Depression is a debilitating condition that affects some people for short periods of time, while it affects others for years. The Center for Disease Control and Prevention says depression and anxiety are two major causes of Americans dying and contracting illnesses. Overall quality of life goes down, the desire to socialize decreases and forms of disability set in.
There are many debates on what exactly causes depression. Some psychologists say environmental factors can trigger it. Others say it relates to how particular people relate to life. Some scientists say there is a genetic cause for this. A recent study is now indicating that a discovered rogue gene may be linked to causing depression.
The Rogue Gene
Scientists from Washington University Medical School in St. Louis have been working with researchers at Kings College London. Their aim has been to find a gene that makes some people more likely to be depressed than others.
They studied 91 families in Australia and 25 in Finland. They noticed that siblings who suffered from depression had the same genetic variations in certain areas of their DNA. The area they pinpointed is a chromosome known as 3p25-26. This area contains 40 genes, and the scientists believe one or possibly more of these genes cause depression. When two or more members of the same family had depression, they noticed similarities in this genetic region.
Gerome Breen from the Institute of Psychiatry at Kings College headed the study. Breen says, “These findings are truly exciting as possibly for the first time we have found a genetic locus for depression. Though these findings will not result in a test for depression, they will help us track down specific genes that are altered in people with this disease.”
He believes that by understanding this gene, better therapies can be created in 10-15 years.
The Serotonin Gene
Previous research has suggested that low levels of serotonin in the brain can cause depression. Serotonin is a chemical that helps people relax.
A study was done in 2003 with 800 people. Researchers examined people whose genetics made their serotonin transporters less functional. They noticed that those with this genetic condition were more likely to respond adversely to stressful situations and develop depression.
This study, however, was counteracted in 2009. Researchers pulled together 14 studies and found that people with less functioning serotonin transporters didn’t have a higher risk for depression than people who had better functioning transporters.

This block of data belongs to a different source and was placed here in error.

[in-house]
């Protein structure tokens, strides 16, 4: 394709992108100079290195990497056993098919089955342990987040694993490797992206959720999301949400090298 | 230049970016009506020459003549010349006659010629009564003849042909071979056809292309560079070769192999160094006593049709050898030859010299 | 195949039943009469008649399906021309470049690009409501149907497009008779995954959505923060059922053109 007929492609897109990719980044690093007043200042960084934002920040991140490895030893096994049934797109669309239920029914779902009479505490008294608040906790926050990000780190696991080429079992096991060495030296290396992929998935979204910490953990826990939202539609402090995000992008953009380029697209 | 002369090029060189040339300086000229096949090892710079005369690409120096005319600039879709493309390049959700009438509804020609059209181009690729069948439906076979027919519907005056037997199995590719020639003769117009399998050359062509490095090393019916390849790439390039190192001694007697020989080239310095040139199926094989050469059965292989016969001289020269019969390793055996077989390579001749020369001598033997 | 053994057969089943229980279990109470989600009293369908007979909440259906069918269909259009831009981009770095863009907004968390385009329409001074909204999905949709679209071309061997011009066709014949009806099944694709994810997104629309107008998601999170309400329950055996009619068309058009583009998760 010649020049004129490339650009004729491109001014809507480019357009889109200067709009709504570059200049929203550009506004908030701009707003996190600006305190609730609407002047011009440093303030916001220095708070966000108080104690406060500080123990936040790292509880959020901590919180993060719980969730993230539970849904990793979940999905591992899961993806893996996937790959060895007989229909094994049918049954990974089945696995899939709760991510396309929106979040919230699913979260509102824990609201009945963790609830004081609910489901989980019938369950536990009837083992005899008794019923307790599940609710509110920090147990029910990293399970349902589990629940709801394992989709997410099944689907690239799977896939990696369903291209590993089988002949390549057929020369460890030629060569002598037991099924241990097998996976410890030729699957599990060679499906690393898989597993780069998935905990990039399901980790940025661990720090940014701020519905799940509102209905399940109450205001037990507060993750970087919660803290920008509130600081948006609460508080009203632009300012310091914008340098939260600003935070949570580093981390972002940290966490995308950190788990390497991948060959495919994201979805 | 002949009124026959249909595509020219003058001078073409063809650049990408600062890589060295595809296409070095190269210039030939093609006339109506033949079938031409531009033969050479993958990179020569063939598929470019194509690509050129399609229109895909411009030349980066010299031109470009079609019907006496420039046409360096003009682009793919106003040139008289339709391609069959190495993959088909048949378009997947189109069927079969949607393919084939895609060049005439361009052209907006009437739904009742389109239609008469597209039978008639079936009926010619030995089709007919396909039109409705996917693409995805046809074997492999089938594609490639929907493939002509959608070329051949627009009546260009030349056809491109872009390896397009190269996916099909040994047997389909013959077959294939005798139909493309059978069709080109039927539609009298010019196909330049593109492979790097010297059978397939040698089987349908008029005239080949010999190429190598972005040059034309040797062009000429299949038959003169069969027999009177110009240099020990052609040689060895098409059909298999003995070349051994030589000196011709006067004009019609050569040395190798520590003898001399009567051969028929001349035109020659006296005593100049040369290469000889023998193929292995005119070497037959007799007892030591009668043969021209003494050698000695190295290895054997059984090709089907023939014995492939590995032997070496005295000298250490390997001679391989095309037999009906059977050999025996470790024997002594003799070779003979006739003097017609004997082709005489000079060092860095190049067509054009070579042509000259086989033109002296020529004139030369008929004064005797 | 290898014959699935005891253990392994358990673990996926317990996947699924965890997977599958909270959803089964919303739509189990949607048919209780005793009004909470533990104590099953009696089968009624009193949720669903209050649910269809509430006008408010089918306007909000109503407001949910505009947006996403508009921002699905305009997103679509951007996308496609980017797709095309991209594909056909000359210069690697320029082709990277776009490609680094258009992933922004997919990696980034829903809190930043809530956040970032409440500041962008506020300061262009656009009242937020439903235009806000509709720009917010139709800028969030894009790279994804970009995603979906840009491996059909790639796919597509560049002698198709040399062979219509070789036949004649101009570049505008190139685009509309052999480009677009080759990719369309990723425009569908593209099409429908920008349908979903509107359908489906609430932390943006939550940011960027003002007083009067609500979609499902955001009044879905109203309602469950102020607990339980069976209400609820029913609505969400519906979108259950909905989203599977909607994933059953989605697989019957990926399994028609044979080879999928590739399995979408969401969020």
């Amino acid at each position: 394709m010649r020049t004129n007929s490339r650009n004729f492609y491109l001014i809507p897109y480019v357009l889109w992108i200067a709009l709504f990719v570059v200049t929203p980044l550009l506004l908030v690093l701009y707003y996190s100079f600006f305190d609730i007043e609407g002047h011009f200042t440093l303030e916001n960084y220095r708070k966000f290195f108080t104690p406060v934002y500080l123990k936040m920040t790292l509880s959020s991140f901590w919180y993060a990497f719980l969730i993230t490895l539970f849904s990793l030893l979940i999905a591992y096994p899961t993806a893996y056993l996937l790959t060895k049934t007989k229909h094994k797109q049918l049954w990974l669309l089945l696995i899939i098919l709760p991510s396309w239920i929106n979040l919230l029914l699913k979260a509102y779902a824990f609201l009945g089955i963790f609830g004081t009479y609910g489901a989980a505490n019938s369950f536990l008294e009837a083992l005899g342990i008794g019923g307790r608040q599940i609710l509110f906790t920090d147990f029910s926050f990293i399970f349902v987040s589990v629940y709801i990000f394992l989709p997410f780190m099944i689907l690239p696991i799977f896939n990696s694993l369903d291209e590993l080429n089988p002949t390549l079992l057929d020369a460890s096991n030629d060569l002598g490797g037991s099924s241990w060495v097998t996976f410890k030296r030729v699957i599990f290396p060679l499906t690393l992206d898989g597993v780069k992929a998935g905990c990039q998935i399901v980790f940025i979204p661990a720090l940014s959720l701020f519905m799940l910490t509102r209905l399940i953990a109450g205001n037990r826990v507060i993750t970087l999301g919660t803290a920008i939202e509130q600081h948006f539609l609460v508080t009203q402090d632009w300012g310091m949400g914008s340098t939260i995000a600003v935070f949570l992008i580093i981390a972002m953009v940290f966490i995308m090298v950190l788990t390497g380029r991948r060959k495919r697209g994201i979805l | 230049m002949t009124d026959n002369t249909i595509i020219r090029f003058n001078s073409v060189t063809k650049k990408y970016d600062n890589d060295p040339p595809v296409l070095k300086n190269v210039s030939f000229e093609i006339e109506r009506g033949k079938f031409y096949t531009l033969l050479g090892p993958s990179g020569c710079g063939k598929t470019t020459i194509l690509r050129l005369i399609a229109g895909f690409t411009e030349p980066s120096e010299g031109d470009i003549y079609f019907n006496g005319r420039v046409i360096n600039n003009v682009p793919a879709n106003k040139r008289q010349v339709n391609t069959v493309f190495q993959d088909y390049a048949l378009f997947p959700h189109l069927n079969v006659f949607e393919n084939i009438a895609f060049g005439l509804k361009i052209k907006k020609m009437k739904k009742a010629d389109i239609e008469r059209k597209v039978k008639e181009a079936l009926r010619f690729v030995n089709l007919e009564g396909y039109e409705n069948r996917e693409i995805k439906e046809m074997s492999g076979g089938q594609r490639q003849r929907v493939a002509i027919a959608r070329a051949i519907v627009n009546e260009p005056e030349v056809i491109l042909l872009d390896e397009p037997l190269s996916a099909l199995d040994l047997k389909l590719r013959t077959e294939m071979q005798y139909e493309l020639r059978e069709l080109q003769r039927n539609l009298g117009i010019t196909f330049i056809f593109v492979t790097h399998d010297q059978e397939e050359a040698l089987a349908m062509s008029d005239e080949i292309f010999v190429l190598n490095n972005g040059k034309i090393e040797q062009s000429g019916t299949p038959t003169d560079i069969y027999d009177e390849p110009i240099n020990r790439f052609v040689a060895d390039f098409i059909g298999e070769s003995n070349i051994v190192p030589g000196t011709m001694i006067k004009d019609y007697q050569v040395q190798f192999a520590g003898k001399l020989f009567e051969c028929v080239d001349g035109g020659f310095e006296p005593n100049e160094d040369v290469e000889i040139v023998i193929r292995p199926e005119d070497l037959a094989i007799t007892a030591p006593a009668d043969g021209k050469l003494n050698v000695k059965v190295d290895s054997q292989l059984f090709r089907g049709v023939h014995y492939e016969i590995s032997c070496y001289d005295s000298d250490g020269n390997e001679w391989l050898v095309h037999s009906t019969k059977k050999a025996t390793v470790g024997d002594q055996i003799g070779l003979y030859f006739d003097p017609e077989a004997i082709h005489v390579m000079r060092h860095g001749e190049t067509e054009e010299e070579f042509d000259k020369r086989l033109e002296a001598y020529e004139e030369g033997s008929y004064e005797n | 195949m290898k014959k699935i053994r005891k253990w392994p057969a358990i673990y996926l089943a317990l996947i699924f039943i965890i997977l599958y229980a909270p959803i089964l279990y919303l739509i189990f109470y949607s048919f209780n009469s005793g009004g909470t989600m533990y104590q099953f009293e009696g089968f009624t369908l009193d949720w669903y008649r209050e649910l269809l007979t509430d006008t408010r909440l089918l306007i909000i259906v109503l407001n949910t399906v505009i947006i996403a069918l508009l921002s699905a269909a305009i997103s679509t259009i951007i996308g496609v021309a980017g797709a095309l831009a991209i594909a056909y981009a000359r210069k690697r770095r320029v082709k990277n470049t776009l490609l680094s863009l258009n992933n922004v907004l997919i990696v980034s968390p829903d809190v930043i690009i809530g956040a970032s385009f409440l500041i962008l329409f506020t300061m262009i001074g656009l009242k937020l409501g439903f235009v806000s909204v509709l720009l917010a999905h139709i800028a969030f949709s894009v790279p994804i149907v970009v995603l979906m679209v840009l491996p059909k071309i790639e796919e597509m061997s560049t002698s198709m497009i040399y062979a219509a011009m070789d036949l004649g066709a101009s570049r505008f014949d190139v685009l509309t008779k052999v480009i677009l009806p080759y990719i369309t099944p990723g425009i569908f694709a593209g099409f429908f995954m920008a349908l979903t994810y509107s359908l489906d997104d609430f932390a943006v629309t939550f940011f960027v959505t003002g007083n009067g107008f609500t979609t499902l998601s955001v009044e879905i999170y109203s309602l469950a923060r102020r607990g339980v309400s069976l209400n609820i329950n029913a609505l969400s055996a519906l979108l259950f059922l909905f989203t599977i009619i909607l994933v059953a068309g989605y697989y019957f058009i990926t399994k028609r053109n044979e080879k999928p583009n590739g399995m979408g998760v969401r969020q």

This seesaw research took another turn when scientists from the University of Michigan found that serotonin transporters may actually play a key role in depression after all.
They analyzed the results of 54 studies, which had data on almost 41,000 people. They found that people with less functional serotonin transporters actually are at higher risk of responding badly to stress and becoming depressed. Dr. Srijan Sen is a professor of psychiatry at the University of Michigan and was the lead in the research. He says if only 14 studies are analyzed, there doesn’t seem to be a link. It’s only when its expanded to 54 studies that the link becomes more clear.
Dr. Srijan Sen says, “One of the hopes I have is that we can settle this story and move on to looking more broadly across the genome for more factors related to depression.”
Environmental and Behavioral Causes of Depression
While a lot of research is done on the genetics of depression, other studies also indicate that environmental factors can trigger depression. These can include things like traumatic incidents, separations and other large-scale changes in life.
Some researchers also say that depression may be caused by “learned helplessness.” When a person is constantly experience traumatic events or stressful situations, they may begin to develop feelings of helplessness. This feeling can be then constantly re-enforced and strengthened through habitual thinking patterns. The study that backs this was done with animals, but the researchers believe this is also applicable to humans.
Causes of Depression: Statistics from the CDC
Causes of Depression: Rogue Gene
Causes of Depression: Serotonin Transporter
Causes of Depression: More on the Transporter
Causes of Depression: Learned Helplessnes